'Bowl go, packy come!'
"Bowl go, packy come!" is an old Jamaican proverb which when translated means that one good turn deserves another. This saying came about as it was a very common occurrence in traditional Jamaican life to see covered dishes filled with some delicious meal being carried by a child and bound for a neighbour's home.
It was also customary, although certainly not mandatory, for the bearer to return with something for the sender, perhaps in a packy (National Library of Jamaica).
Although the Jamaican Tainos called the fruit of the calabash tree 'gyira', today, both the tree and the fruit are referred to calabash, packy, or gourdy, with many variations of spelling of each word being accepted. The word 'packy' comes from the Twi Language of the Akan (Ghana), with the original term being 'apakyi', (pronounced apachi). Rashford explains that the word 'apakyi' which became packy, is the specific name of a broad calabash, and it is also used to identify the tree and the fruit.
According to zoologist Elizabeth Morrison, "the calabash tree (Crescentic cujete) belongs to the Bignoniaceae family. It is found throughout the Caribbean, Central and South America. C.D. Adams in his book Flowering Plants of Jamaica states that the trees grow to between 6-10 metres high. The tree also has leaves that are elliptically shaped and range between 20 centimetres long and 16 inches wide.
Adams adds that these trees were typically found along roadsides, old pastures, thickets, and woodland margins. Morrison adds that the calabash tree has unusual flowers that grow on the main trunk of the tree and its limbs. These flowers open at night and are pollinated by small fruit bats. After pollination, the hard-skinned spherical calabash fruits, or gourds, begin to develop at the site of the flowers.
These fruits may remain on the tree for up to several months before turning yellow-green. They can grow up to a quarter of a metre when mature. When Africans were brought to the Caribbean, they readily adopted the tree calabash (Crescentic cujete) because it had similar properties and could be used in comparable ways as the gourd or Vine Calabash (Lagenaria siceraria) found throughout Africa.
Cheryl Ryman explains that in Jamaica, the calabash is found in three common sizes and that the sizes that they come in determines the names that are given to them. Ryman explains that the term 'packy' refers to the smallest size of fruit and are used to make cups, bowls and shakers.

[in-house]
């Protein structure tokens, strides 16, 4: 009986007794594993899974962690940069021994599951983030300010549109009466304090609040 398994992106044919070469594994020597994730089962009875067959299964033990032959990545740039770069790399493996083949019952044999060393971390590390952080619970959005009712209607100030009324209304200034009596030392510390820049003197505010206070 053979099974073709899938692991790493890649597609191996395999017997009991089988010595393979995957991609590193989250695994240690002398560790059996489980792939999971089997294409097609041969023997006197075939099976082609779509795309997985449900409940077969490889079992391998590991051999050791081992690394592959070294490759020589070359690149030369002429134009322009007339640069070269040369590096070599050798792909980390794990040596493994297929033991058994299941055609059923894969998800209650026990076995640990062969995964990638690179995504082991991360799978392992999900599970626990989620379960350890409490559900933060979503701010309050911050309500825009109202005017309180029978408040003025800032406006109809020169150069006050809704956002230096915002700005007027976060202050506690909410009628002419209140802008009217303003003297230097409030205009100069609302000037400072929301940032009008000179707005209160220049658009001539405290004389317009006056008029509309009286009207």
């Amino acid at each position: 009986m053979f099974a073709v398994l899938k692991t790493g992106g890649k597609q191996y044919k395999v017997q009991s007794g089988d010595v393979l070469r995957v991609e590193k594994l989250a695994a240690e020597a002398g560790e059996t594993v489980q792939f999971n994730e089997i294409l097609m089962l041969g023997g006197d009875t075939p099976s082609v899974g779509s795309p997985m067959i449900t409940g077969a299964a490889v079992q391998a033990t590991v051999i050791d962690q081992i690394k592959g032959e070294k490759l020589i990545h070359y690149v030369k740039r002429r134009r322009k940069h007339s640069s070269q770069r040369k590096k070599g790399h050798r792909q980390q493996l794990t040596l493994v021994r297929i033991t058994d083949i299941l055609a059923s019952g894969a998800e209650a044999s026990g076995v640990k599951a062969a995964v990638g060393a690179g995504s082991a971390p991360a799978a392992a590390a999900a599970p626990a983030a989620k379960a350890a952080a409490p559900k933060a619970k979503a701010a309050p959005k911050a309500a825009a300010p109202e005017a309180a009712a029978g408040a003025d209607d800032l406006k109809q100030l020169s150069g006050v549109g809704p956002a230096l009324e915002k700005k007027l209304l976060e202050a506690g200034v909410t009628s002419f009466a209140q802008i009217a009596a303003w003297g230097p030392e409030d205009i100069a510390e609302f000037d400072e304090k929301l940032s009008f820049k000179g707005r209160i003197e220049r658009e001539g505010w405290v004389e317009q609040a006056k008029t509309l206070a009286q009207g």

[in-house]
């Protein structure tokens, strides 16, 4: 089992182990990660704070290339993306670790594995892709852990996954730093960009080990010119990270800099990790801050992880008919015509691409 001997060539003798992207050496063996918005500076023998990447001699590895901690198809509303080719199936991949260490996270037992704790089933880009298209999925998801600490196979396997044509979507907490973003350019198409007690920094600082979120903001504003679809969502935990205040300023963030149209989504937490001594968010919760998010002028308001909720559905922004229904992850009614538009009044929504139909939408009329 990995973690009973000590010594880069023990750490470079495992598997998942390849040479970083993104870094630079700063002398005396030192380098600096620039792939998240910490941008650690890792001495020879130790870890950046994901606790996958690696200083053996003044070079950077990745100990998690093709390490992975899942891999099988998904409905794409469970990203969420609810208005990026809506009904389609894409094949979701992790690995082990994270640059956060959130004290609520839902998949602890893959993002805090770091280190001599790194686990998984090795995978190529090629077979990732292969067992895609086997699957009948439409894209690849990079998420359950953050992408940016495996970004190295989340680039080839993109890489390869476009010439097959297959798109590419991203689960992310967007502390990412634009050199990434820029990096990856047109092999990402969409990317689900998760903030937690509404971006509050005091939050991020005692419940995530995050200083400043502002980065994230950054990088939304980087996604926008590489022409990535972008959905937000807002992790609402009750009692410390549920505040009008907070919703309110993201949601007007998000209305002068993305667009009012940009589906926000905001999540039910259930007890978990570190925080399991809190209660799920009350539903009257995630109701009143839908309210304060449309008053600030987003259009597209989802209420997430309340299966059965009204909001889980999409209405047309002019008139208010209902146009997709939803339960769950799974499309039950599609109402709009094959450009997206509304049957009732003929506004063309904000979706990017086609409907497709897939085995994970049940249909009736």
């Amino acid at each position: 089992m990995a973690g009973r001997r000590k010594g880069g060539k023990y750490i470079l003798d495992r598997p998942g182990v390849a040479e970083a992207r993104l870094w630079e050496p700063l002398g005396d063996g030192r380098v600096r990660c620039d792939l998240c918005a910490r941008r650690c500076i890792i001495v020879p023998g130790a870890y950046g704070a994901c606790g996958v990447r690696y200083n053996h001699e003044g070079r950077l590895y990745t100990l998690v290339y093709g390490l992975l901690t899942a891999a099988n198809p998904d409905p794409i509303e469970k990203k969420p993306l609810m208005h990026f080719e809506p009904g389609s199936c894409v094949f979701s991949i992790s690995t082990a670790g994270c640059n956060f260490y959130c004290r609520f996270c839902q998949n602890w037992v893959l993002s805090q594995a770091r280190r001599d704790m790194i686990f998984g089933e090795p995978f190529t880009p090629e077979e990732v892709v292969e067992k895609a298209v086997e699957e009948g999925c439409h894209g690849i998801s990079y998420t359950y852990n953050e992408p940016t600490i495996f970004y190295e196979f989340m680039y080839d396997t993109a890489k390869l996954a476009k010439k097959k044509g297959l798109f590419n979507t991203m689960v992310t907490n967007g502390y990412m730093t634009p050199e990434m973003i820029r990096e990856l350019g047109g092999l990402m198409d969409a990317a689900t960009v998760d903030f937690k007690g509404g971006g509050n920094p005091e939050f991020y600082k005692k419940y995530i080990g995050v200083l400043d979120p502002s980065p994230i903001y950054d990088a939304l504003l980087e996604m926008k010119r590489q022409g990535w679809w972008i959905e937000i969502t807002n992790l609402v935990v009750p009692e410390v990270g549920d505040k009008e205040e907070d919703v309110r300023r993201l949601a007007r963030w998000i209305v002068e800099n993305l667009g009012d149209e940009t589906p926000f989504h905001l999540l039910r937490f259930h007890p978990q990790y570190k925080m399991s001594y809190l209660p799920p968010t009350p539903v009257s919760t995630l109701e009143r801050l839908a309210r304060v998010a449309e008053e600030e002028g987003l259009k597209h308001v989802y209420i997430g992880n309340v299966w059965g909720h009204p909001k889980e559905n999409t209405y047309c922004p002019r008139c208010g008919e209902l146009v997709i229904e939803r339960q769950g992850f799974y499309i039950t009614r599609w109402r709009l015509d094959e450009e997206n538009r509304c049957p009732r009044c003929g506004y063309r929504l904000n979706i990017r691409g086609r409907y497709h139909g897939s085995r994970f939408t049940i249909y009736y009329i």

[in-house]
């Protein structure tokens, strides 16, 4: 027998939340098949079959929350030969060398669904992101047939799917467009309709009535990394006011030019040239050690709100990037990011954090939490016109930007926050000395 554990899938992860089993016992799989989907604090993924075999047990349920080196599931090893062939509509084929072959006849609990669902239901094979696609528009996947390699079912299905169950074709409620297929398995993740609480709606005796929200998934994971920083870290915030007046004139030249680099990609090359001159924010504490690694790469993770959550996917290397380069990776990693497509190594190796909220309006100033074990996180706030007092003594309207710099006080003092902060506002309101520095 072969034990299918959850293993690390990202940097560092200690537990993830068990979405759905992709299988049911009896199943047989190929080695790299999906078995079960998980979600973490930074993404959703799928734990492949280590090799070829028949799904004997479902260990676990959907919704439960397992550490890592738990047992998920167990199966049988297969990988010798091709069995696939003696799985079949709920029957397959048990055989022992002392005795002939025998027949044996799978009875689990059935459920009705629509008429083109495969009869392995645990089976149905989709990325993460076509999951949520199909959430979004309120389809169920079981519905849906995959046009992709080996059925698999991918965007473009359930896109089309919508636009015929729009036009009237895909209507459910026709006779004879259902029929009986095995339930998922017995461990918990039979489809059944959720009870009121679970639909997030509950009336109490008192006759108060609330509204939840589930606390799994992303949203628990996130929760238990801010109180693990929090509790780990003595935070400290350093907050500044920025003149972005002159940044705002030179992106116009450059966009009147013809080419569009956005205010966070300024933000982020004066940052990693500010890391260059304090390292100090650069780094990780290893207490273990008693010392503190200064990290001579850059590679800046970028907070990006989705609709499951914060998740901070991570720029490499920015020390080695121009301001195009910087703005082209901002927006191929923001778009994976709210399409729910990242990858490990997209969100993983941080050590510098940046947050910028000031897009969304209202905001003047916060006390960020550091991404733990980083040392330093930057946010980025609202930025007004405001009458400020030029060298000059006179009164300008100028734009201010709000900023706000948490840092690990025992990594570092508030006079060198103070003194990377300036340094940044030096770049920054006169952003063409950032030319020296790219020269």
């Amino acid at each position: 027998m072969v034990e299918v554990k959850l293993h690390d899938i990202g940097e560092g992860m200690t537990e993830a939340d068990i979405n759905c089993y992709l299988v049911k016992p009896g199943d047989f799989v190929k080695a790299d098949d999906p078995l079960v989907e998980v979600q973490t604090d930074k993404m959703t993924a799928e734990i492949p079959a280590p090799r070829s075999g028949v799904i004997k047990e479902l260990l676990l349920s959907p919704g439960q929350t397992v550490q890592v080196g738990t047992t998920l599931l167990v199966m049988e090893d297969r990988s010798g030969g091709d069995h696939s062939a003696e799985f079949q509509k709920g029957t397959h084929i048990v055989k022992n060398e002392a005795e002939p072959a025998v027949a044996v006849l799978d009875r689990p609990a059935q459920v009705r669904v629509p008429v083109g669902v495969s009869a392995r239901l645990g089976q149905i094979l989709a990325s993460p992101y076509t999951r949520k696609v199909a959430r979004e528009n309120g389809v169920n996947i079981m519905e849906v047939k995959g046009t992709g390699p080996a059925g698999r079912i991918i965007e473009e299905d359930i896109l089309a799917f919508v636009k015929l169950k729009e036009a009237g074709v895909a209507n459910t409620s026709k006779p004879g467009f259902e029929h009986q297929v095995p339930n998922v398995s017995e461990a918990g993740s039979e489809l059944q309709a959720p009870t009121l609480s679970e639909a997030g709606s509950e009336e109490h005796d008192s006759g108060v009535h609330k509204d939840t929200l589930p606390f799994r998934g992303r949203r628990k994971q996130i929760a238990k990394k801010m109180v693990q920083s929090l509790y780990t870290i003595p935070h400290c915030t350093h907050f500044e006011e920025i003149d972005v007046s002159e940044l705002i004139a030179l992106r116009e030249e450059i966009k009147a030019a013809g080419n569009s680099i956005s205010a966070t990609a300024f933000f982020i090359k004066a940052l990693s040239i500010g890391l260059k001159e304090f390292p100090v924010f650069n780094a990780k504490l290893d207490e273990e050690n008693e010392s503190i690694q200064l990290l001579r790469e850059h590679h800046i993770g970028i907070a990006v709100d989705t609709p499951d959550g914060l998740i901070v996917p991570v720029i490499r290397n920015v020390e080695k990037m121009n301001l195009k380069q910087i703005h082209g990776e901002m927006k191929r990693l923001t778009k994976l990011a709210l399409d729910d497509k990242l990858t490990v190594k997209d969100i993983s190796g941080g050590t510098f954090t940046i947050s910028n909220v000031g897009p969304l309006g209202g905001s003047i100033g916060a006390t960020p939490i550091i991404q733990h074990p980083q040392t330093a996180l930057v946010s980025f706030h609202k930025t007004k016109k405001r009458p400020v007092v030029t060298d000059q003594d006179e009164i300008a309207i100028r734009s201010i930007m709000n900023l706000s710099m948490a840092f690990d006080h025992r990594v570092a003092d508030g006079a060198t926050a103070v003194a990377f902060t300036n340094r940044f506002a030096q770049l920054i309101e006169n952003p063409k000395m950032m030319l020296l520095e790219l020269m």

The goady (gourdy) is defined as a large, round calabash that was used to collect and store large quantities of water, of up to thirty to forty quarts, and the 'took- took' refers to the in-between size and is often used as a dish for eating or preparing soft foods. It would also appear that the name took-took is also applied to any calabash that was used for the purpose of storing and carrying water like the calabash pictured. Both Cassidy (1971) and Senior (2003) explain that the took-took may have got its name from the sound it makes when water is poured from it.
Senior goes on to explain that took-tooks were used by country folk to carry water to their fields. It was usually slung over the shoulder by a cord. When used for this purpose, a small hole was bored and a stopper was usually made from dry corn cob.
The packy has had a long and fulfilling life in traditional Jamaican culture so much so that it has become the subject of many proverbs. The calabash has been used to make a variety of everyday objects. These include personal effects such as handbags, earrings, and pendants for necklaces and musical instruments such as shakers and banjos. The calabash is also a very important component of the Benta, which is a musical instrument believed to have origins in the Congo.
It is made of bamboo with a calabash resonator. It is the principal instrument at a Dinki Mini death observance in the parish of St Mary. According to musician Marjorie Whylie, the benta is a glissed instrument (an instrument that can be played from one pitch to another) and is related to other instruments in the region such as the berimbao of Brazil. The benta's noter, referred to as a slider, is prepared from a round dry gourd (calabash) whose contents have been emptied through a small hole bored in one end. This hole also serves as a finger-hold, the player inserting one or more digits inside it to facilitate greater control during performance.
Other than personal effects and musical instruments, the calabash has also been used for medicine, as food, to make beverages, as well as for spiritual uses. However due to the introduction of household objects made from enamel ware, glass, and plastics calabash is no longer widely sought after and used. Nonetheless, Rashford makes the point that the Rastafari communities are still large supporters of the use of calabash as it is a natural material. The craft and trade markets also keep the use of calabash alive as many craft objects are made and sold to tourist as ornaments.
Sources: Adams, C.D. (1972). Flowering Plants of Jamaica. University of the West Indies Mona Jamaica. Robert MacLehose and Company Limited, the University Press Glasgow.
Cassidy, F.G. (1971). Three Hundred Years of the English Language in Jamaica. London: Macmillan.
Morrison. E. (2008). The Calabash Tree (Crescentia cujete). Jamaica Journal, Vol 31 Nos 1-2, June.
National Library Jamaica. Jamaican Proverbs. https://nlj.gov.jm/jamaican-proverbs-2/Rashford, J. (1988). Packy Tree, Spirits and Duppy Birds. Jamaica Journal. Vol (21). No (3). Institute of Jamaica, Kingston Jamaica.
Rhyman, C. (1980). Calabash Packy or Gourd. African Caribbean Institute of Jamaica Newsletter.
Senior, O. (2003). Encyclopedia of Jamaican Heritage. Kingston, Jamaica: Twin Gunip Publishers. Pg 91.
Information compiled by Sharifa Balfour, assistant curator, National Museum Jamaica.